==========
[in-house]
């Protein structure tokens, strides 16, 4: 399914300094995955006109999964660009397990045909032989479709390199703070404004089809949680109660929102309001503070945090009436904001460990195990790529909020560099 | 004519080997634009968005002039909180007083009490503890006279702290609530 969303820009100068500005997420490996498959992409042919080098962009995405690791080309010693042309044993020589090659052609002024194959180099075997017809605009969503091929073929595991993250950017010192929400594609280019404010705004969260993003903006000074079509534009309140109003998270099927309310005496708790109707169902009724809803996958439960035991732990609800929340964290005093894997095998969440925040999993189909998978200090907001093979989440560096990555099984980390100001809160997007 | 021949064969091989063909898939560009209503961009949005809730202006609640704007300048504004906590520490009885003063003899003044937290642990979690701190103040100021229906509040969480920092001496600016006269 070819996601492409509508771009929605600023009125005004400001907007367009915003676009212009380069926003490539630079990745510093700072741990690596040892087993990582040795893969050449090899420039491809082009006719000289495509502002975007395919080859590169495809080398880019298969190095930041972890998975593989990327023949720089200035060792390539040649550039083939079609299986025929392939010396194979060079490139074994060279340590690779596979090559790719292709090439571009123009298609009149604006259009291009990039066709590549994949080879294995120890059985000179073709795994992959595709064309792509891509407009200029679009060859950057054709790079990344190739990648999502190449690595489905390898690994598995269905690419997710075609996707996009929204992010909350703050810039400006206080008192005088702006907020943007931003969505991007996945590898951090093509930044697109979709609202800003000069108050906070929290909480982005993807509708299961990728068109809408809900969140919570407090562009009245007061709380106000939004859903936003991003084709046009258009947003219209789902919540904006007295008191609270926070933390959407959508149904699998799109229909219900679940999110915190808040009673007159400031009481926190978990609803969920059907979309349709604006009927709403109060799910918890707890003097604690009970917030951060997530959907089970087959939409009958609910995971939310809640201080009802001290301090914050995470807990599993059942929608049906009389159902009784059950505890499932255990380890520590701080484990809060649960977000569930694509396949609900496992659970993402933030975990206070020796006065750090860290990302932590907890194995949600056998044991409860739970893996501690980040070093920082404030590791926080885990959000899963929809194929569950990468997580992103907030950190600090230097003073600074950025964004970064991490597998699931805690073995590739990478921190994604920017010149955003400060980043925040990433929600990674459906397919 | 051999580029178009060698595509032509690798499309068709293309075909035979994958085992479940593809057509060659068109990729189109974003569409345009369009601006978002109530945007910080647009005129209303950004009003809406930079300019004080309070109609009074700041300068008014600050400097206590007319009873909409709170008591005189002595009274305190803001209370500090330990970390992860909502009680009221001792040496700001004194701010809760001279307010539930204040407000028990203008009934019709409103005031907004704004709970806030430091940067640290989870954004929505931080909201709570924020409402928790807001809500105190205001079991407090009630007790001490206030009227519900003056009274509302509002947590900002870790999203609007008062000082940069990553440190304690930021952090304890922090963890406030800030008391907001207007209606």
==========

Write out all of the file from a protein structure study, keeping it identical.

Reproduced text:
[in-house]
């Protein structure tokens, strides 16, 4: 399914300094995955006109999964660009397990045909032989479709390199703070404004089809949680109660929102309001503070945090009436904001460990195990790529909020560099 | 004519080997634009968005002039909180007083009490503890006279702290609530 969303820009100068500005997420490996498959992409042919080098962009995405690791080309010693042309044993020589090659052609002024194959180099075997017809605009969503091929073929595991993250950017010192929400594609280019404010705004969260993003903006000074079509534009309140109003998270099927309310005496708790109707169902009724809803996958439960035991732990609800929340964290005093894997095998969440925040999993189909998978200090907001093979989440560096990555099984980390100001809160997007 | 021949064969091989063909898939560009209503961009949005809730202006609640704007300048504004906590520490009885003063003899003044937290642990979690701190103040100021229906509040969480920092001496600016006269 070819996601492409509508771009929605600023009125005004400001907007367009915003676009212009380069926003490539630079990745510093700072741990690596040892087993990582040795893969050449090899420039491809082009006719000289495509502002975007395919080859590169495809080398880019298969190095930041972890998975593989990327023949720089200035060792390539040649550039083939079609299986025929392939010396194979060079490139074994060279340590690779596979090559790719292709090439571009123009298609009149604006259009291009990039066709590549994949080879294995120890059985000179073709795994992959595709064309792509891509407009200029679009060859950057054709790079990344190739990648999502190449690595489905390898690994598995269905690419997710075609996707996009929204992010909350703050810039400006206080008192005088702006907020943007931003969505991007996945590898951090093509930044697109979709609202800003000069108050906070929290909480982005993807509708299961990728068109809408809900969140919570407090562009009245007061709380106000939004859903936003991003084709046009258009947003219209789902919540904006007295008191609270926070933390959407959508149904699998799109229909219900679940999110915190808040009673007159400031009481926190978990609803969920059907979309349709604006009927709403109060799910918890707890003097604690009970917030951060997530959907089970087959939409009958609910995971939310809640201080009802001290301090914050995470807990599993059942929608049906009389159902009784059950505890499932255990380890520590701080484990809060649960977000569930694509396949609900496992659970993402933030975990206070020796006065750090860290990302932590907890194995949600056998044991409860739970893996501690980040070093920082404030590791926080885990959000899963929809194929569950990468997580992103907030950190600090230097003073600074950025964004970064991490597998699931805690073995590739990478921190994604920017010149955003400060980043925040990433929600990674459906397919 | 051999580029178009060698595509032509690798499309068709293309075909035979994958085992479940593809057509060659068109990729189109974003569409345009369009601006978002109530945007910080647009005129209303950004009003809406930079300019004080309070109609009074700041300068008014600050400097206590007319009873909409709170008591005189002595009274305190803001209370500090330990970390992860909502009680009221001792040496700001004194701010809760001279307010539930204040407000028990203008009934019709409103005031907004704004709970806030430091940067640290989870954004929505931080909201709570924020409402928790807001809500105190205001079991407090009630007790001490206030009227519900003056009274509302509002947590900002870790999203609007008062000082940069990553440190304690930021952090304890922090963890406030800030008391907001207007209606």